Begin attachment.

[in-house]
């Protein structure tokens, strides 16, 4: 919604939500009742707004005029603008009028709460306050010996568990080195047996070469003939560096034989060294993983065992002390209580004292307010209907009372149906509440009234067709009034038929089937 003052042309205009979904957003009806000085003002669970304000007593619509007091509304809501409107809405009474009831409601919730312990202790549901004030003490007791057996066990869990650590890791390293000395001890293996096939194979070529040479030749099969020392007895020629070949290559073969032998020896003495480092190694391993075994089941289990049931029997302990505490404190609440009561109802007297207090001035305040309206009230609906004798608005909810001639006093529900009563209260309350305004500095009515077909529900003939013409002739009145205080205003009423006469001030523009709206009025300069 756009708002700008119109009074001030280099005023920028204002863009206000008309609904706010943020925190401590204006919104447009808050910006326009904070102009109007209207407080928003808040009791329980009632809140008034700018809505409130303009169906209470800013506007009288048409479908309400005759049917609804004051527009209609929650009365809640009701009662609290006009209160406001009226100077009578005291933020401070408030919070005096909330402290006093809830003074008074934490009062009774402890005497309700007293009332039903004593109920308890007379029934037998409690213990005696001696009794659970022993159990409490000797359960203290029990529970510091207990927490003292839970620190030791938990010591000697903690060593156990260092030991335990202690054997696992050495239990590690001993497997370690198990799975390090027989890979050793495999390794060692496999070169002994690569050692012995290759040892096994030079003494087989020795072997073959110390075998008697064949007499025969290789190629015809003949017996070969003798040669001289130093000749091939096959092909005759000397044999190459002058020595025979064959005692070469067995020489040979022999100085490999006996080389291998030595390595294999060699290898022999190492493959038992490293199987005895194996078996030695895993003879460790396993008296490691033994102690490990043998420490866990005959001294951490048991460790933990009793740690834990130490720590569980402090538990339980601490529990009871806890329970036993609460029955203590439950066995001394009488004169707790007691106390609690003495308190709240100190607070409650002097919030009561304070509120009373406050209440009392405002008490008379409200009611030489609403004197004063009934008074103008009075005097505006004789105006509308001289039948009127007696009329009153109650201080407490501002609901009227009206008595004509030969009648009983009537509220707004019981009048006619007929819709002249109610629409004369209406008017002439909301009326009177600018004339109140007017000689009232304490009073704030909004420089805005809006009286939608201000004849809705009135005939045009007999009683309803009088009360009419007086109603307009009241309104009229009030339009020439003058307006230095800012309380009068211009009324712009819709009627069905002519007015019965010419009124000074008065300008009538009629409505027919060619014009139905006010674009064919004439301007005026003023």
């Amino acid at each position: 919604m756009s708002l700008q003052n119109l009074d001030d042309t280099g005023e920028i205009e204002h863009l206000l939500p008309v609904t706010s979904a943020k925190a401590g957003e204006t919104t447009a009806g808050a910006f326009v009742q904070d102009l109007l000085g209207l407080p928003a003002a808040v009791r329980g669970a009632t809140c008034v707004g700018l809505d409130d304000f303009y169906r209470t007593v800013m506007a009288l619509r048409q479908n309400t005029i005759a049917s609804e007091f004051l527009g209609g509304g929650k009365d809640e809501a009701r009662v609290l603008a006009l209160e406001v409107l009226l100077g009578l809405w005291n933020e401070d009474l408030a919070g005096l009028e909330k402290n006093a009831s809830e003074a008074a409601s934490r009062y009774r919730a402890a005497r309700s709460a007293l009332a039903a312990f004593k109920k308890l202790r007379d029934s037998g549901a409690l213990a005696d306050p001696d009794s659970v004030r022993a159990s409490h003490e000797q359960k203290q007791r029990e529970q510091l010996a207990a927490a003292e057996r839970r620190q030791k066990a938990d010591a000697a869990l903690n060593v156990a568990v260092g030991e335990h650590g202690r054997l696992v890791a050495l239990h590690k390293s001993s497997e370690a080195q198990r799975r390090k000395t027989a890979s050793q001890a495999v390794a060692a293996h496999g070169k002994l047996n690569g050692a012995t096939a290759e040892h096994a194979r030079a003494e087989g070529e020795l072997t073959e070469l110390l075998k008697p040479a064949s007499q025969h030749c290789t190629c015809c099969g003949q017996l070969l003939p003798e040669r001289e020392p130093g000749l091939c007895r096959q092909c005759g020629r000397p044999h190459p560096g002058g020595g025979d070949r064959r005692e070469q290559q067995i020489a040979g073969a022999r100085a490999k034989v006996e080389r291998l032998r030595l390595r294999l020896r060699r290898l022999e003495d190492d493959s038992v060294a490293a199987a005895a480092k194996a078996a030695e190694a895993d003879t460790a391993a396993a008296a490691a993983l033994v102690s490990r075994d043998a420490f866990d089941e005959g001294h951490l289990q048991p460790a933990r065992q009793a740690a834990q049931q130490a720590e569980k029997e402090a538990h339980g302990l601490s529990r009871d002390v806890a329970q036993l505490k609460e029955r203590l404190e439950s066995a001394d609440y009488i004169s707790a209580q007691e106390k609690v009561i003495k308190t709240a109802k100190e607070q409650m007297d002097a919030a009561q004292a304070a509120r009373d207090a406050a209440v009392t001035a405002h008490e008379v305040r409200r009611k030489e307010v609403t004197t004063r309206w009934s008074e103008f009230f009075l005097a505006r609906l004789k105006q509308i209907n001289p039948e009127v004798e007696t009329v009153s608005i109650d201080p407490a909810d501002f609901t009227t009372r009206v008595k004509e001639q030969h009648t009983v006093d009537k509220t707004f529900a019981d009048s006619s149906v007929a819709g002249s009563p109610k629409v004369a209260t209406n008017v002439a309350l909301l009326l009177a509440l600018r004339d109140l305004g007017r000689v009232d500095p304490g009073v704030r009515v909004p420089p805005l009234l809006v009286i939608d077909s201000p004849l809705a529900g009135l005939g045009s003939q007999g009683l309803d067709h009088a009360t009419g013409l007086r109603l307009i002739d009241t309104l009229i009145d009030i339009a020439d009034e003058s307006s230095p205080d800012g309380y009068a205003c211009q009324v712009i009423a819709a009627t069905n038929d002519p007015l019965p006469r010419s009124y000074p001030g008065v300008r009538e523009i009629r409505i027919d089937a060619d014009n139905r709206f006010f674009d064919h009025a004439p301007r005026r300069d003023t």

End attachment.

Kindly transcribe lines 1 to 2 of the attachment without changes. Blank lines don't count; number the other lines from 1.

[in-house]
């Protein structure tokens, strides 16, 4: 919604939500009742707004005029603008009028709460306050010996568990080195047996070469003939560096034989060294993983065992002390209580004292307010209907009372149906509440009234067709009034038929089937 003052042309205009979904957003009806000085003002669970304000007593619509007091509304809501409107809405009474009831409601919730312990202790549901004030003490007791057996066990869990650590890791390293000395001890293996096939194979070529040479030749099969020392007895020629070949290559073969032998020896003495480092190694391993075994089941289990049931029997302990505490404190609440009561109802007297207090001035305040309206009230609906004798608005909810001639006093529900009563209260309350305004500095009515077909529900003939013409002739009145205080205003009423006469001030523009709206009025300069 756009708002700008119109009074001030280099005023920028204002863009206000008309609904706010943020925190401590204006919104447009808050910006326009904070102009109007209207407080928003808040009791329980009632809140008034700018809505409130303009169906209470800013506007009288048409479908309400005759049917609804004051527009209609929650009365809640009701009662609290006009209160406001009226100077009578005291933020401070408030919070005096909330402290006093809830003074008074934490009062009774402890005497309700007293009332039903004593109920308890007379029934037998409690213990005696001696009794659970022993159990409490000797359960203290029990529970510091207990927490003292839970620190030791938990010591000697903690060593156990260092030991335990202690054997696992050495239990590690001993497997370690198990799975390090027989890979050793495999390794060692496999070169002994690569050692012995290759040892096994030079003494087989020795072997073959110390075998008697064949007499025969290789190629015809003949017996070969003798040669001289130093000749091939096959092909005759000397044999190459002058020595025979064959005692070469067995020489040979022999100085490999006996080389291998030595390595294999060699290898022999190492493959038992490293199987005895194996078996030695895993003879460790396993008296490691033994102690490990043998420490866990005959001294951490048991460790933990009793740690834990130490720590569980402090538990339980601490529990009871806890329970036993609460029955203590439950066995001394009488004169707790007691106390609690003495308190709240100190607070409650002097919030009561304070509120009373406050209440009392405002008490008379409200009611030489609403004197004063009934008074103008009075005097505006004789105006509308001289039948009127007696009329009153109650201080407490501002609901009227009206008595004509030969009648009983009537509220707004019981009048006619007929819709002249109610629409004369209406008017002439909301009326009177600018004339109140007017000689009232304490009073704030909004420089805005809006009286939608201000004849809705009135005939045009007999009683309803009088009360009419007086109603307009009241309104009229009030339009020439003058307006230095800012309380009068211009009324712009819709009627069905002519007015019965010419009124000074008065300008009538009629409505027919060619014009139905006010674009064919004439301007005026003023």